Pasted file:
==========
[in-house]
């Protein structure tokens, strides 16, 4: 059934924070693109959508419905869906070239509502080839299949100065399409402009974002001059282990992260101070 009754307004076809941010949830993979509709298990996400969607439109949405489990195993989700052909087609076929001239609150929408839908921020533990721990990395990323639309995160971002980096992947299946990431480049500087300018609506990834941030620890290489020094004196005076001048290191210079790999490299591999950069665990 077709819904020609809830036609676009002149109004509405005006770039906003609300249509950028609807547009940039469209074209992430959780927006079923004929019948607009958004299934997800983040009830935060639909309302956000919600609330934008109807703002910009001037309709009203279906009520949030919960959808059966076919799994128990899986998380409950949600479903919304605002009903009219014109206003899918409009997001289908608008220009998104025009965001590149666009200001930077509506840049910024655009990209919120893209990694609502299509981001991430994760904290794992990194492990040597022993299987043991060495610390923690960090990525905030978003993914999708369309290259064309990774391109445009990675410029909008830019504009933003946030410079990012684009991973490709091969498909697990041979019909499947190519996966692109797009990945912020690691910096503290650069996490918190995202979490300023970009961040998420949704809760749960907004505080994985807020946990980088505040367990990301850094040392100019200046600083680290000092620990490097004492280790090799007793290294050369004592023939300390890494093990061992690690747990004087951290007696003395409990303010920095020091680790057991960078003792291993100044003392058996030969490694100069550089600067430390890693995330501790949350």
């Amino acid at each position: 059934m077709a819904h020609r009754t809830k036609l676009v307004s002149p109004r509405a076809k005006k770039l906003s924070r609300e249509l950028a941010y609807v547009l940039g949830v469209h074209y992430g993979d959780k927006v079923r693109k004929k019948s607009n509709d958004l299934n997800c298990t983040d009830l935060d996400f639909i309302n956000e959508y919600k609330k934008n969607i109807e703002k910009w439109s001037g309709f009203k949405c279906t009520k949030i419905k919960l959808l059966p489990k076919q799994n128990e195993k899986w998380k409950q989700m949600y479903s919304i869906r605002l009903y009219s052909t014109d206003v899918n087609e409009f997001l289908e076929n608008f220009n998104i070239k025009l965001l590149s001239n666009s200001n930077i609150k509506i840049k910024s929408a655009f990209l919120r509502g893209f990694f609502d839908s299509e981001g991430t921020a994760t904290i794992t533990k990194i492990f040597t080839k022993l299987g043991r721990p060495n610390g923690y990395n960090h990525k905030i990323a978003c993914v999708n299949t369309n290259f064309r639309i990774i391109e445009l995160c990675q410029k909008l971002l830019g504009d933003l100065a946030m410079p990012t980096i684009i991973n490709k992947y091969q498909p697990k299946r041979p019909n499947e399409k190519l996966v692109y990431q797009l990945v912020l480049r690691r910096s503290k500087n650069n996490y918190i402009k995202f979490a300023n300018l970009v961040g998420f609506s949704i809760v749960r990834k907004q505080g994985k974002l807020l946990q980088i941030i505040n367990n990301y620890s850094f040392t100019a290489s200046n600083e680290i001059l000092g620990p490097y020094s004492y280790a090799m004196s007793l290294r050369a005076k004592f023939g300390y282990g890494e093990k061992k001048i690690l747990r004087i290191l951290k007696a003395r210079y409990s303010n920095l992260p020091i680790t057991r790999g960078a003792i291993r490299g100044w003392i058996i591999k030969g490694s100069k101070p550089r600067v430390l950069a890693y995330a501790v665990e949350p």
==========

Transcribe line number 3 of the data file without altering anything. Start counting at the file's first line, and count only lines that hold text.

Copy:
């Amino acid at each position: 059934m077709a819904h020609r009754t809830k036609l676009v307004s002149p109004r509405a076809k005006k770039l906003s924070r609300e249509l950028a941010y609807v547009l940039g949830v469209h074209y992430g993979d959780k927006v079923r693109k004929k019948s607009n509709d958004l299934n997800c298990t983040d009830l935060d996400f639909i309302n956000e959508y919600k609330k934008n969607i109807e703002k910009w439109s001037g309709f009203k949405c279906t009520k949030i419905k919960l959808l059966p489990k076919q799994n128990e195993k899986w998380k409950q989700m949600y479903s919304i869906r605002l009903y009219s052909t014109d206003v899918n087609e409009f997001l289908e076929n608008f220009n998104i070239k025009l965001l590149s001239n666009s200001n930077i609150k509506i840049k910024s929408a655009f990209l919120r509502g893209f990694f609502d839908s299509e981001g991430t921020a994760t904290i794992t533990k990194i492990f040597t080839k022993l299987g043991r721990p060495n610390g923690y990395n960090h990525k905030i990323a978003c993914v999708n299949t369309n290259f064309r639309i990774i391109e445009l995160c990675q410029k909008l971002l830019g504009d933003l100065a946030m410079p990012t980096i684009i991973n490709k992947y091969q498909p697990k299946r041979p019909n499947e399409k190519l996966v692109y990431q797009l990945v912020l480049r690691r910096s503290k500087n650069n996490y918190i402009k995202f979490a300023n300018l970009v961040g998420f609506s949704i809760v749960r990834k907004q505080g994985k974002l807020l946990q980088i941030i505040n367990n990301y620890s850094f040392t100019a290489s200046n600083e680290i001059l000092g620990p490097y020094s004492y280790a090799m004196s007793l290294r050369a005076k004592f023939g300390y282990g890494e093990k061992k001048i690690l747990r004087i290191l951290k007696a003395r210079y409990s303010n920095l992260p020091i680790t057991r790999g960078a003792i291993r490299g100044w003392i058996i591999k030969g490694s100069k101070p550089r600067v430390l950069a890693y995330a501790v665990e949350p």